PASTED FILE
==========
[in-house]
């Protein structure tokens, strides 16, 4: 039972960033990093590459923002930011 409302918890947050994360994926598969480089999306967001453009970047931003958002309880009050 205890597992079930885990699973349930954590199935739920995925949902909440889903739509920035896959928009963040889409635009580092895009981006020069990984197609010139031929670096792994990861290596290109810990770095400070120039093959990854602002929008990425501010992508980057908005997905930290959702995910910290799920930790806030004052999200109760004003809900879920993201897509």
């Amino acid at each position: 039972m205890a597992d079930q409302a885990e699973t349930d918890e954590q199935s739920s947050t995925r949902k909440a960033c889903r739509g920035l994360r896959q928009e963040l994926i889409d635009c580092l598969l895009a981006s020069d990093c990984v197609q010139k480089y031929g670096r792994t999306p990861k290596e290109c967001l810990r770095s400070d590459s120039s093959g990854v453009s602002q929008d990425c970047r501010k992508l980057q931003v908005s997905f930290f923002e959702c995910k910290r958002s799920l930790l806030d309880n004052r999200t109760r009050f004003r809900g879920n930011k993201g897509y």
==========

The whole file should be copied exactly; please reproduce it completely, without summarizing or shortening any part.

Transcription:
[in-house]
């Protein structure tokens, strides 16, 4: 039972960033990093590459923002930011 409302918890947050994360994926598969480089999306967001453009970047931003958002309880009050 205890597992079930885990699973349930954590199935739920995925949902909440889903739509920035896959928009963040889409635009580092895009981006020069990984197609010139031929670096792994990861290596290109810990770095400070120039093959990854602002929008990425501010992508980057908005997905930290959702995910910290799920930790806030004052999200109760004003809900879920993201897509």
């Amino acid at each position: 039972m205890a597992d079930q409302a885990e699973t349930d918890e954590q199935s739920s947050t995925r949902k909440a960033c889903r739509g920035l994360r896959q928009e963040l994926i889409d635009c580092l598969l895009a981006s020069d990093c990984v197609q010139k480089y031929g670096r792994t999306p990861k290596e290109c967001l810990r770095s400070d590459s120039s093959g990854v453009s602002q929008d990425c970047r501010k992508l980057q931003v908005s997905f930290f923002e959702c995910k910290r958002s799920l930790l806030d309880n004052r999200t109760r009050f004003r809900g879920n930011k993201g897509y």